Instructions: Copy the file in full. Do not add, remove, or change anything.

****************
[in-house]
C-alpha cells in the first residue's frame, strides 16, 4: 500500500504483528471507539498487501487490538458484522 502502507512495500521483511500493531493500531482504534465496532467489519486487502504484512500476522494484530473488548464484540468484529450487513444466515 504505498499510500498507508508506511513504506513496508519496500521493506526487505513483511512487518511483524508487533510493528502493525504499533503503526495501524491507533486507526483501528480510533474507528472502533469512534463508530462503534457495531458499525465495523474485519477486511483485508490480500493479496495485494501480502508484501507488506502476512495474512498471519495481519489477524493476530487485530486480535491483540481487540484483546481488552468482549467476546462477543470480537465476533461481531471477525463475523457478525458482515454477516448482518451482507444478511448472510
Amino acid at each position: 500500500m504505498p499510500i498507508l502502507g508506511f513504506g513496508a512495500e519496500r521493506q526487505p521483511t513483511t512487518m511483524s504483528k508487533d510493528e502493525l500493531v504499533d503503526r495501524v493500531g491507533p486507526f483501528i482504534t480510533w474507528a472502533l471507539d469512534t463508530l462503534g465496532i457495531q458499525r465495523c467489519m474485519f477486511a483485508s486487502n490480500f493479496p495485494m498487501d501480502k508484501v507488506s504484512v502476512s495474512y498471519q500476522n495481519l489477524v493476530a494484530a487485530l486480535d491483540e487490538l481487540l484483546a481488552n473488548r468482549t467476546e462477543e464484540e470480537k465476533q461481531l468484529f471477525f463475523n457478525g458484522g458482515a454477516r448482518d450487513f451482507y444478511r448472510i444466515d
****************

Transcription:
[in-house]
C-alpha cells in the first residue's frame, strides 16, 4: 500500500504483528471507539498487501487490538458484522 502502507512495500521483511500493531493500531482504534465496532467489519486487502504484512500476522494484530473488548464484540468484529450487513444466515 504505498499510500498507508508506511513504506513496508519496500521493506526487505513483511512487518511483524508487533510493528502493525504499533503503526495501524491507533486507526483501528480510533474507528472502533469512534463508530462503534457495531458499525465495523474485519477486511483485508490480500493479496495485494501480502508484501507488506502476512495474512498471519495481519489477524493476530487485530486480535491483540481487540484483546481488552468482549467476546462477543470480537465476533461481531471477525463475523457478525458482515454477516448482518451482507444478511448472510
Amino acid at each position: 500500500m504505498p499510500i498507508l502502507g508506511f513504506g513496508a512495500e519496500r521493506q526487505p521483511t513483511t512487518m511483524s504483528k508487533d510493528e502493525l500493531v504499533d503503526r495501524v493500531g491507533p486507526f483501528i482504534t480510533w474507528a472502533l471507539d469512534t463508530l462503534g465496532i457495531q458499525r465495523c467489519m474485519f477486511a483485508s486487502n490480500f493479496p495485494m498487501d501480502k508484501v507488506s504484512v502476512s495474512y498471519q500476522n495481519l489477524v493476530a494484530a487485530l486480535d491483540e487490538l481487540l484483546a481488552n473488548r468482549t467476546e462477543e464484540e470480537k465476533q461481531l468484529f471477525f463475523n457478525g458484522g458482515a454477516r448482518d450487513f451482507y444478511r448472510i444466515d